6 Tips for Handling Major Curriculum Changes

The only thing that is constant is change. —Heraclitus, 500 B.C.E.

hand using scissors to cut the word can't -- 6 Tips For Handling Major Curriculum Changes

If you’ve worked in a school for more than three years, you’ve probably implemented a new curriculum. Transitioning to new curriculum can cause stress and (sometimes) friction for everyone. Educators who’ve been in the profession for a while know when changes are authentic and best for students. They also know when changes are enforced because of whims or to please stakeholders. However, as the world evolves, the education system needs to as well, and sometimes major curriculum changes are necessary and good. Here are six tips school leaders can use to help ensure that major curriculum shifts go smoothly for teachers, students, and themselves:

1. Be open and transparent about change.

Staff and students need to know why major curriculum changes are occurring. Whether it’s adding something major, like project-based learning, or something more minor, like choice-reading to ELA, there should always be a clear reason for the change. Even if it’s because of pressure from the school board or in response to test scores, be transparent. While people may not be receptive to the shifts at first, being clear about why they are happening is a great place to start.

2. Embrace mistakes as room for growth.

Real and meaningful change takes time and almost always comes with challenges. Build in space for setbacks. Anticipate obstacles and meet them with a cool head. One of the most difficult aspects of adopting new curriculum and instituting real change is the fear of failure that comes with it. Make it clear with teachers and yourself that there is room for failure as long as there is a commitment to learning from it.

3. Celebrate every success in making changes.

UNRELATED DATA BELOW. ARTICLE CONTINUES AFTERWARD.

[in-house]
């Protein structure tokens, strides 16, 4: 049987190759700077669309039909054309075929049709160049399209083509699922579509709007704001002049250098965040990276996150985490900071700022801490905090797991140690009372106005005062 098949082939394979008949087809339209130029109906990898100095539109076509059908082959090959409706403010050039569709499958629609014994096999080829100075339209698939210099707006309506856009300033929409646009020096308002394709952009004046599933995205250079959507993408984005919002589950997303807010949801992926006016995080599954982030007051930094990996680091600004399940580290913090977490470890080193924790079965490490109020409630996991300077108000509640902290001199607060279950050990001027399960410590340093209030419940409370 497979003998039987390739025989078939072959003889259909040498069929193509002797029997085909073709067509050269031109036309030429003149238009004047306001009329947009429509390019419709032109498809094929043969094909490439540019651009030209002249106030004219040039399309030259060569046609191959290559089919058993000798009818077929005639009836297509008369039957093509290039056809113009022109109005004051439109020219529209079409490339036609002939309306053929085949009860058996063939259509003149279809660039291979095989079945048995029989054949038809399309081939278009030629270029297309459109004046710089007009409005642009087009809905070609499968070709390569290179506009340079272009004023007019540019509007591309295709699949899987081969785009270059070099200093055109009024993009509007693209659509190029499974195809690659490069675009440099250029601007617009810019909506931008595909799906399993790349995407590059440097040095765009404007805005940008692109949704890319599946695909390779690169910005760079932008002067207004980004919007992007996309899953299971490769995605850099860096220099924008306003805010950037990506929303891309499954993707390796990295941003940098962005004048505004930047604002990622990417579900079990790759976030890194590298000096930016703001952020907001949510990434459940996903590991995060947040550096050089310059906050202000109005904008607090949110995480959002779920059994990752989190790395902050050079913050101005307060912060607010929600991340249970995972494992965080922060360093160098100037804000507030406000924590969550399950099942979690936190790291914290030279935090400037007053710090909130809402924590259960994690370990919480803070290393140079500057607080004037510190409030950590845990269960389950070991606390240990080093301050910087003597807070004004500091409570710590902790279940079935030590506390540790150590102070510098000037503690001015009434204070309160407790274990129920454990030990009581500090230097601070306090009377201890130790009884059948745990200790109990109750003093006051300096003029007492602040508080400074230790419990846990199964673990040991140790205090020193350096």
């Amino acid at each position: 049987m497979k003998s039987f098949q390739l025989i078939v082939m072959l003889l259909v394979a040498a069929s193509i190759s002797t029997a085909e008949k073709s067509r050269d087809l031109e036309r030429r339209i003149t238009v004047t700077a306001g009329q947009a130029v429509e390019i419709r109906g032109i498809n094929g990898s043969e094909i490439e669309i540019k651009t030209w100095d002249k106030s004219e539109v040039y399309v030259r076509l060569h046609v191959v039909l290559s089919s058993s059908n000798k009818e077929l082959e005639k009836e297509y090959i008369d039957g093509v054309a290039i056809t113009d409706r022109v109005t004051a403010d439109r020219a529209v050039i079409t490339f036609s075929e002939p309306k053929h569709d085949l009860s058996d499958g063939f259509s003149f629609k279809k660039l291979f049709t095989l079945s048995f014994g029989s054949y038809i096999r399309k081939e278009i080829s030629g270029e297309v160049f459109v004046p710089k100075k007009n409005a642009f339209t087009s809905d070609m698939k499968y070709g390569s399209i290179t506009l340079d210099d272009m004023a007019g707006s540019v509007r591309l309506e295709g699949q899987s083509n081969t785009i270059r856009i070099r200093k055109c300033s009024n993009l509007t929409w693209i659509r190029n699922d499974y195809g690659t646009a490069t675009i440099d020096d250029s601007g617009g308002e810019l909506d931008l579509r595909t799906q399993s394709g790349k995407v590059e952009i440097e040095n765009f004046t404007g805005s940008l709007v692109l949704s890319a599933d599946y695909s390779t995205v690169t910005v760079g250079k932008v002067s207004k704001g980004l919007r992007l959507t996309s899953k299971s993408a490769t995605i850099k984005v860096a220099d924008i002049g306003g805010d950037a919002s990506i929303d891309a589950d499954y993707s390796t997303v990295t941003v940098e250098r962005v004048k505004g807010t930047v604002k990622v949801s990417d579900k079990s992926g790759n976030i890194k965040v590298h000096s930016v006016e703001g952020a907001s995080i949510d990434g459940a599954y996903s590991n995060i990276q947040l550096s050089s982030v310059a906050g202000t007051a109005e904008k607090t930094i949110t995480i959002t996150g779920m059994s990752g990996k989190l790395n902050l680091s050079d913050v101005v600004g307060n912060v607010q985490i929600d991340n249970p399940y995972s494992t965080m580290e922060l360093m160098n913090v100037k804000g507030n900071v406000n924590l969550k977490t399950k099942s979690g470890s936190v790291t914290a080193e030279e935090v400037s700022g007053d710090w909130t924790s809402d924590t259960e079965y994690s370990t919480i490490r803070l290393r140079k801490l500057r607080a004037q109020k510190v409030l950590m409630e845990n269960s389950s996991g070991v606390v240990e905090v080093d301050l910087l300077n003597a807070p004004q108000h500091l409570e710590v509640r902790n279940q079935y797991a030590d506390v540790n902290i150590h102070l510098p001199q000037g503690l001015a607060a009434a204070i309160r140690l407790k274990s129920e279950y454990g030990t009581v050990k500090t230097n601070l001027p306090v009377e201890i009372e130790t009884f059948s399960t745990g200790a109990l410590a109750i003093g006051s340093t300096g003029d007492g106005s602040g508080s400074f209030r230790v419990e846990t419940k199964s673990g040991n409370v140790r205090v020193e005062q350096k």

Teachers are often isolated from each other and are unaware of the successes happening in each other’s classrooms. Start staff meetings with success stories. Ask teachers to share them. Send out emails about encouraging breakthroughs and stories of staff and students making strides. Change can be hard work, and everyone needs to be aware of where that hard work is paying off.

4. Provide meaningful professional development for new curriculum.

Too often when schools adopt new frameworks and curriculums, the staff gets front-loaded, crash-course training. This is effective at giving an overview and maybe even drumming up excitement about the new curriculum, but this is often all the training teachers receive. This leads to the new and exciting practices being quickly abandoned or ineffective implementation. What the staff really needs is ongoing professional development, resources, and training to make sure that new ideas and practices are not just introduced but used regularly.

5. Trust your staff’s professional opinion and listen to them about the changes.

Innovative programs and curricula can be wonderful assets to a school committed to meeting the needs of their students. However, they should be seen as a framework for the work that happens in classrooms, not the be-all and end-all. A staff of teachers, aides, specialists, and administrators that is committed to collaborating toward a common goal should be the guide for the learning that takes place in a school. If a teacher suggests an alteration or diversion from a new curriculum, hear them out. Have discussions about it. If part of the new framework is not working, consult with your faculty and learn from their insights.

6. Don’t change what isn’t broken, if you can help it.

Sometimes in our rush to adapt and evolve, we lose sight of what already works. Use data, stories, and wisdom to discern when something needs to be replaced and when it should be kept. For instance, grammar can be taught in new and innovative ways that have merit and are worth exploring. But sometimes the most effective way of teaching this skill is to drill-and-kill or have students practice over and over. This practice should not be abandoned because you are trying something else as well. If a method is working and resulting in success, change is not needed.

Adopting a new curriculum takes commitment and patience from everyone. When that engagement and humility is modeled by school leaders, it can make the change a lot less stressful and much more effective.

Join our Facebook group Principal Life for more conversation about changing curriculum and adapting school to be what’s best for students.

Posted by Trevor Muir

Trevor is an editor with School Leaders Now and author of The Epic Classroom. He believes life should not be boring; school either.

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